So here I am—new location, new law enforcement setting, new characters, forensics I’m not familiar with, technology I need to get up to speed on, new research contacts to make, and a whole field to become familiar with (dogs) so I don’t drive Ann-the-dog-expert completely insane correcting my every small error (let’s try to cut it down to the big errors alone because there’s no way I’m going to get this 100% right). As a result, when I sit down at the keyboard, it’s hard to get in the zone and get writing as fast as I’d like. Yes, we have wiggle room in the schedule for me to stumble a bit now, but I hate doing that. I like having a schedule and sticking to it. On the bright side, I look at what I’m writing and I can see it’s not garbage, so what is going down is working, it’s just a little like pulling teeth at this point. But we’re just past the 20% mark now and only slightly behind my self-imposed schedule with an end of August deadline, so all is not lost.

It doesn’t help that the day job has never been crazier; in fact, I suspect this has a lot to do with the writing not flowing so easily. My extremely competent and bench-savvy co-worker was recruited out of the lab to work in a downtown Toronto biotech company. I couldn’t be happier for him and he well deserves the position, but man, oh man, I want him back! In the meantime, we’re wrapping up multiple projects (one, a five year international clinical study which is HUGE) and, with the help of three fantastic students—one of whom is my own daughter—we’re going to survive this summer and get the work done. All while completing a draft of the first book in a brand new series and essentially not seeing more than 2 days of vacation until the fall.

It’s at moments like this that I remember Nora Roberts’ famous quote: “Every time I hear writers talk about ‘the muse,’ I just want to bitch-slap them. It’s a job. Do your job.” I think I need that on a poster to hang near my laptop. Nora, you’ve got it absolutely right. Butt in chair, hands on keyboard, do the job, and this book will get written on time!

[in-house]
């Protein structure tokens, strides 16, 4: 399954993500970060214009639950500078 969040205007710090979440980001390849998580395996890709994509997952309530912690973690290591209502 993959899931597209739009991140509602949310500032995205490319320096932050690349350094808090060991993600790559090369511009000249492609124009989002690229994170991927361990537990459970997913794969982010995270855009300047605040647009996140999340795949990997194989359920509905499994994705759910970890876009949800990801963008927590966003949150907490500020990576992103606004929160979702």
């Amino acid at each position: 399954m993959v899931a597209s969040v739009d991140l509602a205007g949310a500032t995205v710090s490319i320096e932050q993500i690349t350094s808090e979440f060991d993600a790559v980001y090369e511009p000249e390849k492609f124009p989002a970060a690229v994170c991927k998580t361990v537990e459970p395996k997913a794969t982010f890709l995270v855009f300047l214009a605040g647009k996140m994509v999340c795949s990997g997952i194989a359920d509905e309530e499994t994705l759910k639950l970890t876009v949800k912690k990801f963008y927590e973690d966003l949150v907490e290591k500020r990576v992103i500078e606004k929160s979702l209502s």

Photo credit: Jeroen Bennink


Forensic Case Files: The Oldest Known Murder

There’s a lot we’ve learned about our distant ancestors, the many species that dead-ended or contributed to the evolution of Homo sapiens. But there’s a lot that skeletal remains and fossil records don’t contain—direct evidence of interpersonal relationships, for example. This past week, a team of Spanish, American, French and Chinese scientists was able to shine a light on our long past ancestors when they revealed the oldest murder victim yet on record dating from 430,000 years ago (the original open access paper can be found here).

If you’re like me, that’s such a long time ago that it’s almost impossible to wrap your head around it. 430,000 years ago, we didn’t exist as a species. That was during the Pleistocene epoch, a geological age that lasted from 2,588,000 to 11,700 years ago and included the last of our recent ice ages. The particular species in question, Homo heidelbergensis, is from the same genus as us (Homo) but differs at the species level (heidelbergensis vs. sapiens; although to be more exact, modern man is considered a more specific subspecies, Homo sapiens sapiens). Scientific opinion on our relatedness to Homo heidelbergensis differs, with some scientists considering us to have evolved from them, while other theories place them on another branch of the evolutionary tree altogether. Either way, these were people who roamed northern Spain approximately 230,000 years before we first appeared on the African savanna.